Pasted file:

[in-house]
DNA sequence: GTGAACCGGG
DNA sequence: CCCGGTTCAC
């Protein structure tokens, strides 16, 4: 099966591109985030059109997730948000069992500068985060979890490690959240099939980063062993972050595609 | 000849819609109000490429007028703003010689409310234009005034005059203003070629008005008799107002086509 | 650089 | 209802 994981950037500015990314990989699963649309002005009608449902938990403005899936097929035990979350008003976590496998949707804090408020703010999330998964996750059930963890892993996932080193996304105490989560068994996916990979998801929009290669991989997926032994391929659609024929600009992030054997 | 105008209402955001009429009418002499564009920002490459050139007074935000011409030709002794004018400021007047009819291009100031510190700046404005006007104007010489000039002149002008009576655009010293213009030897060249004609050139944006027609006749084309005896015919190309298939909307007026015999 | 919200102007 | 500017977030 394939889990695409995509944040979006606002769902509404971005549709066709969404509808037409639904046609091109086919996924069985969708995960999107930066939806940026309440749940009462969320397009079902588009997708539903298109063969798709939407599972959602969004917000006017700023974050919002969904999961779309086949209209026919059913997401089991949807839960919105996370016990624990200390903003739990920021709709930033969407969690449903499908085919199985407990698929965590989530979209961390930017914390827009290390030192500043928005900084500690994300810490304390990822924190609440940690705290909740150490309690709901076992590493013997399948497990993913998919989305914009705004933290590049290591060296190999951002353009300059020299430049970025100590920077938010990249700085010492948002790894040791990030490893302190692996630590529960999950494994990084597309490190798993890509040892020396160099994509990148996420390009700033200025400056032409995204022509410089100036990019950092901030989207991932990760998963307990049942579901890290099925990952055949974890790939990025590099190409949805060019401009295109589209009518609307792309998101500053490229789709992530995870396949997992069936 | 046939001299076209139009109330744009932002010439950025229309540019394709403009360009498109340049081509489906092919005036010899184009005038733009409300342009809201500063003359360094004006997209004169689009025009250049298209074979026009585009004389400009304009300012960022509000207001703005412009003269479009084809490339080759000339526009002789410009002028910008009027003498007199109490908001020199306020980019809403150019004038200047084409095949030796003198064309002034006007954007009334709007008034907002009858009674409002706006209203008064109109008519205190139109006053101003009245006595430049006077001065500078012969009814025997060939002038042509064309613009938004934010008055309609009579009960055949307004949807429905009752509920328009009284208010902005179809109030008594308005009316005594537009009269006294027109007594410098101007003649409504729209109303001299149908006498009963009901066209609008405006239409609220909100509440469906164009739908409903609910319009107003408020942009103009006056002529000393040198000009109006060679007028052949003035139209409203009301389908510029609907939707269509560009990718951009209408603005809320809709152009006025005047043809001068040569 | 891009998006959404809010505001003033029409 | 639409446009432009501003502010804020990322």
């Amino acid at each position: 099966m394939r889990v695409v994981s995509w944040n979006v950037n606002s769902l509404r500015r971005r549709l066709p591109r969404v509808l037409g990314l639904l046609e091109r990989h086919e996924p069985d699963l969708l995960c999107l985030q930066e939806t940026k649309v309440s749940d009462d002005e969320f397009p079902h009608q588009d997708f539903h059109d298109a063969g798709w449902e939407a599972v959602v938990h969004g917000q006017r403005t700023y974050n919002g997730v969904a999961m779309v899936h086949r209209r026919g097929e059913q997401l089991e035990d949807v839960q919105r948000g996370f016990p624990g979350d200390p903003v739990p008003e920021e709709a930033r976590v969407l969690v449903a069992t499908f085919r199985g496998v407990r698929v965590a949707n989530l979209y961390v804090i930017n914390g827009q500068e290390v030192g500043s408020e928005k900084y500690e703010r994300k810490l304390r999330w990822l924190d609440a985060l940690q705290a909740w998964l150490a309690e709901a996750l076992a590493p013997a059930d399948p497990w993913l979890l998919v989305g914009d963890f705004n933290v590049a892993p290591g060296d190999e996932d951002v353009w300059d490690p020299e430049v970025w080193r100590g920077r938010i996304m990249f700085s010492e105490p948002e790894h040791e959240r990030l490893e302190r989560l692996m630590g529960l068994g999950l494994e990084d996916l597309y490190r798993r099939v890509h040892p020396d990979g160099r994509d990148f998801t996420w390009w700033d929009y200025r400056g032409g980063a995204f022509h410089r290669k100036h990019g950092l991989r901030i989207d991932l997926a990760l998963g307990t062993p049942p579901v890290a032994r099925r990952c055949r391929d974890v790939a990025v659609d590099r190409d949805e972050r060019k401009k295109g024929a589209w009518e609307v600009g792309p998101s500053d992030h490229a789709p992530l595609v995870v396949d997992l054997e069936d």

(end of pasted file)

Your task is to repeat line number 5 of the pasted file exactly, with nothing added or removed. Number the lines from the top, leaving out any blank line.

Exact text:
């Amino acid at each position: 099966m394939r889990v695409v994981s995509w944040n979006v950037n606002s769902l509404r500015r971005r549709l066709p591109r969404v509808l037409g990314l639904l046609e091109r990989h086919e996924p069985d699963l969708l995960c999107l985030q930066e939806t940026k649309v309440s749940d009462d002005e969320f397009p079902h009608q588009d997708f539903h059109d298109a063969g798709w449902e939407a599972v959602v938990h969004g917000q006017r403005t700023y974050n919002g997730v969904a999961m779309v899936h086949r209209r026919g097929e059913q997401l089991e035990d949807v839960q919105r948000g996370f016990p624990g979350d200390p903003v739990p008003e920021e709709a930033r976590v969407l969690v449903a069992t499908f085919r199985g496998v407990r698929v965590a949707n989530l979209y961390v804090i930017n914390g827009q500068e290390v030192g500043s408020e928005k900084y500690e703010r994300k810490l304390r999330w990822l924190d609440a985060l940690q705290a909740w998964l150490a309690e709901a996750l076992a590493p013997a059930d399948p497990w993913l979890l998919v989305g914009d963890f705004n933290v590049a892993p290591g060296d190999e996932d951002v353009w300059d490690p020299e430049v970025w080193r100590g920077r938010i996304m990249f700085s010492e105490p948002e790894h040791e959240r990030l490893e302190r989560l692996m630590g529960l068994g999950l494994e990084d996916l597309y490190r798993r099939v890509h040892p020396d990979g160099r994509d990148f998801t996420w390009w700033d929009y200025r400056g032409g980063a995204f022509h410089r290669k100036h990019g950092l991989r901030i989207d991932l997926a990760l998963g307990t062993p049942p579901v890290a032994r099925r990952c055949r391929d974890v790939a990025v659609d590099r190409d949805e972050r060019k401009k295109g024929a589209w009518e609307v600009g792309p998101s500053d992030h490229a789709p992530l595609v995870v396949d997992l054997e069936d």